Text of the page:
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Cities of the world turn off lights to celebrate Earth Hour

Cities around the world turned off their lights this Saturday for Earth Hour, which this year highlights the relationship between the destruction of nature and the growing outbreaks of diseases such as covid-19.

In London, Parliament, the London Eye Ferris wheel, the Shard skyscraper and the Piccadilly Circus signs were some of the places that joined the initiative and were left in the dark.

“It is fantastic that Parliament is once again part of Earth Hour along with other references in the country and in the world to raise awareness about climate change,” said Lindsay Hoyle, Speaker of the House of Commons.

In Paris, the three floors of the Eiffel Tower were successively extinguished, although few people were able to witness it live, due to the curfew at 7:00 p.m. that governs the city.

In Rome, the famous Colosseum was left in darkness, while the police carried out a control to a small group of spectators who had not respected the anticovid sanitary restrictions.

Other emblematic places in Europe participated in the proposal, such as the Brandenburg Gate in Berlin, the Red Square in Moscow and the Sagrada Familia in Barcelona.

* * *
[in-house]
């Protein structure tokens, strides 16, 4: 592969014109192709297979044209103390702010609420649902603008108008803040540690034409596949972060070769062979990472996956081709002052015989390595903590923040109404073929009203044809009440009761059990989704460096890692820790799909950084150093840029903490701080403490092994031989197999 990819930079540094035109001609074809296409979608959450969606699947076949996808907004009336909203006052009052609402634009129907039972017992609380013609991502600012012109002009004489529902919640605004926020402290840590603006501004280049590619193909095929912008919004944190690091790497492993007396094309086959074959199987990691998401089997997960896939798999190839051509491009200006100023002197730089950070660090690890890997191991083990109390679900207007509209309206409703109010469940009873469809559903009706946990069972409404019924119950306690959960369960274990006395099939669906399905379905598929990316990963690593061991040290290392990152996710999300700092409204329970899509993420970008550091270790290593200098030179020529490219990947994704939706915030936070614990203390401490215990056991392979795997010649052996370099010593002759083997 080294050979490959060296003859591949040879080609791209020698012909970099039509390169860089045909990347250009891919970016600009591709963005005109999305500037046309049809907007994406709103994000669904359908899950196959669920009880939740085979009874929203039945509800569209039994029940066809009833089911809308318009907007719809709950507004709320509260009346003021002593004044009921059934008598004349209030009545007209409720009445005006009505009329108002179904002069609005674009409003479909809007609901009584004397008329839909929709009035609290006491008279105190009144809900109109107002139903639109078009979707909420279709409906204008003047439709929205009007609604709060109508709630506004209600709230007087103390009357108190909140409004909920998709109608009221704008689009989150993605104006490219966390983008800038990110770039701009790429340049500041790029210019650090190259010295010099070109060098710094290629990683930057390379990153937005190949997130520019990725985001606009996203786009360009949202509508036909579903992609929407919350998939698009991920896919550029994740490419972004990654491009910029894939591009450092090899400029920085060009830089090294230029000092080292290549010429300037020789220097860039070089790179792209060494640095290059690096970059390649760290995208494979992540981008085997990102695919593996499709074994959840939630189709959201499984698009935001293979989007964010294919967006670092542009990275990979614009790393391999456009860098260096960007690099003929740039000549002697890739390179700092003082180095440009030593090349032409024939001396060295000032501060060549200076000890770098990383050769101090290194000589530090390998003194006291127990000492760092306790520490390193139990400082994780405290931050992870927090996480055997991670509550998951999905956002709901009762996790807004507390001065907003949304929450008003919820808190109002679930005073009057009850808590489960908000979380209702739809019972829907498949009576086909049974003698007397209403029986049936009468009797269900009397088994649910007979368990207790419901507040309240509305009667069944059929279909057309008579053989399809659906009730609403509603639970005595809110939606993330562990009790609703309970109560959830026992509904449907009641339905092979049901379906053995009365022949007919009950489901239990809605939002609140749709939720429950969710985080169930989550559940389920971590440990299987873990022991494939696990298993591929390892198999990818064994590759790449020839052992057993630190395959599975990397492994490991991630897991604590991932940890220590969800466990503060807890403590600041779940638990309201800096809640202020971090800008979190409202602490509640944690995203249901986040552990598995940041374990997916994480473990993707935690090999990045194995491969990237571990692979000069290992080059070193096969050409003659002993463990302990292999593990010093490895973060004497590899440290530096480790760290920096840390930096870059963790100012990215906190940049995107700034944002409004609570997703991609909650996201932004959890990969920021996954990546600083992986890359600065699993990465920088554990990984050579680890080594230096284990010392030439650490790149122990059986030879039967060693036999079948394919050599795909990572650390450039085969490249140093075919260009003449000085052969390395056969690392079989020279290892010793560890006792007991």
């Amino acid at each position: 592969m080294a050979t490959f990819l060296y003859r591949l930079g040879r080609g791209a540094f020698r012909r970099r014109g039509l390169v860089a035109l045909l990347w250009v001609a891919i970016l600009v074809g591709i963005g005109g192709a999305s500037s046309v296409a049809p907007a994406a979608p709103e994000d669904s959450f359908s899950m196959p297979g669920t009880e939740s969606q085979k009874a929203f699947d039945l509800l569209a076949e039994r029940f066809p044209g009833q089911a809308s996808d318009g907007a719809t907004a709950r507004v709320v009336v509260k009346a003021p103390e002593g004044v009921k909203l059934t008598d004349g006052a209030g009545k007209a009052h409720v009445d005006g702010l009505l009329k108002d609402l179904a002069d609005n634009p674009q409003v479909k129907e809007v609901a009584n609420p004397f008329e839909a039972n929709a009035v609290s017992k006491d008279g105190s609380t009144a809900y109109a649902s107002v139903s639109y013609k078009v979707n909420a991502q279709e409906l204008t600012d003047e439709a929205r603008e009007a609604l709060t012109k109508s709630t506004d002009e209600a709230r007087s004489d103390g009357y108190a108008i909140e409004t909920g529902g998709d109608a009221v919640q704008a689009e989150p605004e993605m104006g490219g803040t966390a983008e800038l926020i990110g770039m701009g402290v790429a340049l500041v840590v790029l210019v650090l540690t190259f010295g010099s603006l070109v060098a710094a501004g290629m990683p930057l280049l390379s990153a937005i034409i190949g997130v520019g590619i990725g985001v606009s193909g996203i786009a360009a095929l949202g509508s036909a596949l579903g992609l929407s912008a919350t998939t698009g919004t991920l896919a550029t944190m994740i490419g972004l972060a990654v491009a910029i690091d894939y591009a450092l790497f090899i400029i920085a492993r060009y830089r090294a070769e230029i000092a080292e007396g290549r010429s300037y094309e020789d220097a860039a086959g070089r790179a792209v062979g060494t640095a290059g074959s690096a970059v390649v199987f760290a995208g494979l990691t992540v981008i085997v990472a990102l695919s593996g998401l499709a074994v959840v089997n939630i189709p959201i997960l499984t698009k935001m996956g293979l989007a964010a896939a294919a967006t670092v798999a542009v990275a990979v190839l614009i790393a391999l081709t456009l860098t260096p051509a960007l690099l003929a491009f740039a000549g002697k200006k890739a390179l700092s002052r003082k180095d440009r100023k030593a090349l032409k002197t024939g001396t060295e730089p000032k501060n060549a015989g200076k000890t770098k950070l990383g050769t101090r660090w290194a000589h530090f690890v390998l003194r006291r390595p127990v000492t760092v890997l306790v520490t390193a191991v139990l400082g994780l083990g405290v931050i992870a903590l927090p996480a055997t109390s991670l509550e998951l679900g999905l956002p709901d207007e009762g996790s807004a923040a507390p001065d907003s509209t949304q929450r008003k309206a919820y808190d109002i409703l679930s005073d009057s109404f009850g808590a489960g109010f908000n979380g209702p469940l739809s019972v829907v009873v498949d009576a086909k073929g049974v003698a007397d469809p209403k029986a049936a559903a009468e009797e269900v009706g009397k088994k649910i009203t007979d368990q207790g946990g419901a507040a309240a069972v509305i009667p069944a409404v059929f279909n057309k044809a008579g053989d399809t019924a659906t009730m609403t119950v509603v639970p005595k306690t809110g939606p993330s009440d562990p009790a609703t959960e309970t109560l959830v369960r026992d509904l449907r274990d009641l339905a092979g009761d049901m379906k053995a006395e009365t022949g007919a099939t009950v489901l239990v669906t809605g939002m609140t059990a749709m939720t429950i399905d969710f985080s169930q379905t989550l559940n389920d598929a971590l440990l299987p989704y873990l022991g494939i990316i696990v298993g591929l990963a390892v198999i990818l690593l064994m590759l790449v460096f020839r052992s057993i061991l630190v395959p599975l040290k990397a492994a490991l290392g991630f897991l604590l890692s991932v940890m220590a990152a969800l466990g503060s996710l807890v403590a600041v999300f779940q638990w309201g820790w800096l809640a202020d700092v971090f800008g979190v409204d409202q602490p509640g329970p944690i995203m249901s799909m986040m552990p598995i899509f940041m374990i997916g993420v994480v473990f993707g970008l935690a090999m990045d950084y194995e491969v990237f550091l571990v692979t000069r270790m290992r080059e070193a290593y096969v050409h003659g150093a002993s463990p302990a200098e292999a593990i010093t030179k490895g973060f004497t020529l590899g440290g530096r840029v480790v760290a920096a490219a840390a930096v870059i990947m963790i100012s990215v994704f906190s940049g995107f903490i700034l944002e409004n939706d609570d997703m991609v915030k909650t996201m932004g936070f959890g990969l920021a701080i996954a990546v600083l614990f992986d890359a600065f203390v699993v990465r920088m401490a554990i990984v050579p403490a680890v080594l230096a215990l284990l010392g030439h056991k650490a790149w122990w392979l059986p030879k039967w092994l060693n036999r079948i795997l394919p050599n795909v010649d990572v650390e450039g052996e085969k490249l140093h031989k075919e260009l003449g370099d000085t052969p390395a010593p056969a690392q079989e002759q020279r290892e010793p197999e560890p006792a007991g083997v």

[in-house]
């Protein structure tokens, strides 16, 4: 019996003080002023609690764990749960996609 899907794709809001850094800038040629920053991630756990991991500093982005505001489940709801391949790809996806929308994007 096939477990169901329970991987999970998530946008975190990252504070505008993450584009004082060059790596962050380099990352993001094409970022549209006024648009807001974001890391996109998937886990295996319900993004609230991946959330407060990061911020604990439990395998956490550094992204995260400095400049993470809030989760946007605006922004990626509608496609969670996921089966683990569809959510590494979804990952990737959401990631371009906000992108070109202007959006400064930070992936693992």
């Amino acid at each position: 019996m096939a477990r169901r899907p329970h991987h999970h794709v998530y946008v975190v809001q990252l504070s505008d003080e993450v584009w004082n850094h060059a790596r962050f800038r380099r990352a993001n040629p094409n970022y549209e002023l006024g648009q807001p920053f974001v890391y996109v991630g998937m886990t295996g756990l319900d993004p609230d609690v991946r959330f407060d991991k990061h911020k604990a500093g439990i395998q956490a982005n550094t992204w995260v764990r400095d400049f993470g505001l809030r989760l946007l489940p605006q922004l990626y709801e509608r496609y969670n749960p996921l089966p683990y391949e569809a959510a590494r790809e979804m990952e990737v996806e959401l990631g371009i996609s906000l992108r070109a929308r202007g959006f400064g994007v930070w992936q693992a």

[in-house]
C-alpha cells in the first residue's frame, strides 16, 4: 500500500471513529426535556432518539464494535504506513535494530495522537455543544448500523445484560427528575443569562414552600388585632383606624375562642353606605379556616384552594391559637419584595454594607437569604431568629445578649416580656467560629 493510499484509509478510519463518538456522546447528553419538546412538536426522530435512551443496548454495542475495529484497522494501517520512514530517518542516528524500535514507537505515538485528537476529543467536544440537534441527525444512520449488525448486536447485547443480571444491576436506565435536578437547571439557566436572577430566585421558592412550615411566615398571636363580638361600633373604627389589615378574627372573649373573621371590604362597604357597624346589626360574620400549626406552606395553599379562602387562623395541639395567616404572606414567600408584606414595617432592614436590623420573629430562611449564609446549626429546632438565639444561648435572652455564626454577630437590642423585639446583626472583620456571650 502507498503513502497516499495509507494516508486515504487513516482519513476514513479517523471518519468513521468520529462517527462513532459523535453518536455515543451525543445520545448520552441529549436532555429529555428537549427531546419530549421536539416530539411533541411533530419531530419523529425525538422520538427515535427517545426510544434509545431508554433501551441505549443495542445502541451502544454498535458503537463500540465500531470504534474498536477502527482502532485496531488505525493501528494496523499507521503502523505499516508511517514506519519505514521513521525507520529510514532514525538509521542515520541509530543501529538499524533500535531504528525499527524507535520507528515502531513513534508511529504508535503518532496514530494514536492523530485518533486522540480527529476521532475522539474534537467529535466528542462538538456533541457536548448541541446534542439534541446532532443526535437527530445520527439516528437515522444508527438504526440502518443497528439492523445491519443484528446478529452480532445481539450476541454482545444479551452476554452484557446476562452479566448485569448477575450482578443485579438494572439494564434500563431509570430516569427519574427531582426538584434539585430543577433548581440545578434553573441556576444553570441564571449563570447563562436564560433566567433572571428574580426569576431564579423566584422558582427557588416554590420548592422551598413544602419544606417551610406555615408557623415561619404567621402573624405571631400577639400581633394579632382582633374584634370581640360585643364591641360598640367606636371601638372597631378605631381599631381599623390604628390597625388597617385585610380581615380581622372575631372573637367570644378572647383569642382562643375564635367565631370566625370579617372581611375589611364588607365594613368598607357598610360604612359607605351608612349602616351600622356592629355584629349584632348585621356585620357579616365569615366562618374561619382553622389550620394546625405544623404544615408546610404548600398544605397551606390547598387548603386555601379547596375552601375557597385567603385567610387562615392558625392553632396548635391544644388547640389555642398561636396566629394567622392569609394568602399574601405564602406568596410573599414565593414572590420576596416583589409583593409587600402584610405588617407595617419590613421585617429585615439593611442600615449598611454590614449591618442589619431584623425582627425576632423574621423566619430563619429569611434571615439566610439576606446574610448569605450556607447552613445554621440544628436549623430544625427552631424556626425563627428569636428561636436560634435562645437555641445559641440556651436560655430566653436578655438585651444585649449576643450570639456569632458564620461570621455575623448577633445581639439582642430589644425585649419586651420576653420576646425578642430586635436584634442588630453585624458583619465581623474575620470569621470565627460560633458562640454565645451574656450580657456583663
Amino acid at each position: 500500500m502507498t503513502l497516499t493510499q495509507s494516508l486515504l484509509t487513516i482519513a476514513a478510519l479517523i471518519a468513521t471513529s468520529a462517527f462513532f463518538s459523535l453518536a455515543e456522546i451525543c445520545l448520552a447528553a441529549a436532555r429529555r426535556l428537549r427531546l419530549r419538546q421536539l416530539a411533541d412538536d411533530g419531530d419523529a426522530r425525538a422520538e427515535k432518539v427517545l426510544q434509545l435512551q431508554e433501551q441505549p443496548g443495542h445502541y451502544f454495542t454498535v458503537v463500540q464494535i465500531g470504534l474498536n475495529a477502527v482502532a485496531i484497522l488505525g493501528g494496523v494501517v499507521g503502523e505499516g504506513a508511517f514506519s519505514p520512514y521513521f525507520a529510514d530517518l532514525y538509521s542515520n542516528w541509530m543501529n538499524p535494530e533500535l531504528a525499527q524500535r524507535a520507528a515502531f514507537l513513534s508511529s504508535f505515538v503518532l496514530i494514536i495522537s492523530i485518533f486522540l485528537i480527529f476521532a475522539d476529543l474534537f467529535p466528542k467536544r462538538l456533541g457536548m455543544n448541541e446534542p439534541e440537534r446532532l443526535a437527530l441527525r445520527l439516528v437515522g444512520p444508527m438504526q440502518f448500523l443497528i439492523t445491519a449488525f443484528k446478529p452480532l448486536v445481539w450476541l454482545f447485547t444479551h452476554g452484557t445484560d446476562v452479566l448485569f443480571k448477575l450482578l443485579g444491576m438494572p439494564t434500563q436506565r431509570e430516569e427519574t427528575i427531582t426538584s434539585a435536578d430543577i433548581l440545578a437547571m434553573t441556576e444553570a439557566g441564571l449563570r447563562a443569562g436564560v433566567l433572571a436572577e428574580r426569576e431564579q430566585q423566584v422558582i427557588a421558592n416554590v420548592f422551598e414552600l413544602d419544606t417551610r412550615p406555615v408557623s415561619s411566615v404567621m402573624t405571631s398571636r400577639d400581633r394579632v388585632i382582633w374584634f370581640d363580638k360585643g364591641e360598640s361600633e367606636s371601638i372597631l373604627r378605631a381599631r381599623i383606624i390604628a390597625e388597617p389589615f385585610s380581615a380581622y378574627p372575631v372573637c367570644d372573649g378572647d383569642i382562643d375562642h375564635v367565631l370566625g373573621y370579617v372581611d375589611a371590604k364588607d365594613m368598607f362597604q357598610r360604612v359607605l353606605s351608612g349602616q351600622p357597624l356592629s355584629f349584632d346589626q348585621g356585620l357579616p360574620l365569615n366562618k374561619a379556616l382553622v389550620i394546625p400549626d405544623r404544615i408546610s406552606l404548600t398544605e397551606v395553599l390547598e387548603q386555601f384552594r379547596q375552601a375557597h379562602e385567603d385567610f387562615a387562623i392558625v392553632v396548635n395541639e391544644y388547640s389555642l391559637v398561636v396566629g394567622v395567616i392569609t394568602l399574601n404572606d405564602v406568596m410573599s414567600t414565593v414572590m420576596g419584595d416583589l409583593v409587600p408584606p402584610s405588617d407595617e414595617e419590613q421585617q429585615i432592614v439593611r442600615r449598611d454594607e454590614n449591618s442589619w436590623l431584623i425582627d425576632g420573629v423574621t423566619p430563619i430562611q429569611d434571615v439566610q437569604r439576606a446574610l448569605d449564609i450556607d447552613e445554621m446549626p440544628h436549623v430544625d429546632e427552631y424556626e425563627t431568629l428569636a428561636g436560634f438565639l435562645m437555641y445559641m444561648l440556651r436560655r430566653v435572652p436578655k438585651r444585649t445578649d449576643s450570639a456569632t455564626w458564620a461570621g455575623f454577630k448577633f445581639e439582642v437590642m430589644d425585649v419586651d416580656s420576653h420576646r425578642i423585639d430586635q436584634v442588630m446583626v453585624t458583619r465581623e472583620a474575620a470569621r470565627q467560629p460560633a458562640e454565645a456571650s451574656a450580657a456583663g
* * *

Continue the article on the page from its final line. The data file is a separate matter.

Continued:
Hours earlier, in Hong Kong, residents watched the skyscrapers dim from viewpoints, while in the South Korean capital Seoul, the historic Namdaemun Gate was darkened.

And the famous Sydney Opera House also went dark.

The annual event calls for action on climate change and the environment, and this year organizers said they wanted to highlight the relationship between the destruction of the natural world and the increasing incidence of diseases – such as covid-19 – that happen from animals to humans.

More pandemics

Experts believe that human activity, such as widespread deforestation, destruction of animal habitats and climate change, are fueling this increase and warn that more pandemics could result if action is not taken.

“Whether it’s due to the decline in pollinators, the reduction of fish in the ocean and rivers, the disappearance of forests, or the widespread loss of biodiversity, the evidence that nature is in free fall is mounting.” said Marco Lambertini, CEO of WWF, which organizes Earth Hour.

“And this is because of the way we live our lives and run our economies. Protecting nature is our moral responsibility, but losing it also increases our vulnerability to pandemics, accelerates climate change and threatens our food security,” he added.

After Europe, Earth Hour will arrive in America and it will be the turn of the Empire State Building in New York, the Obelisk in Buenos Aires and the Museum of Tomorrow in Rio de Janeiro to be left in the dark.

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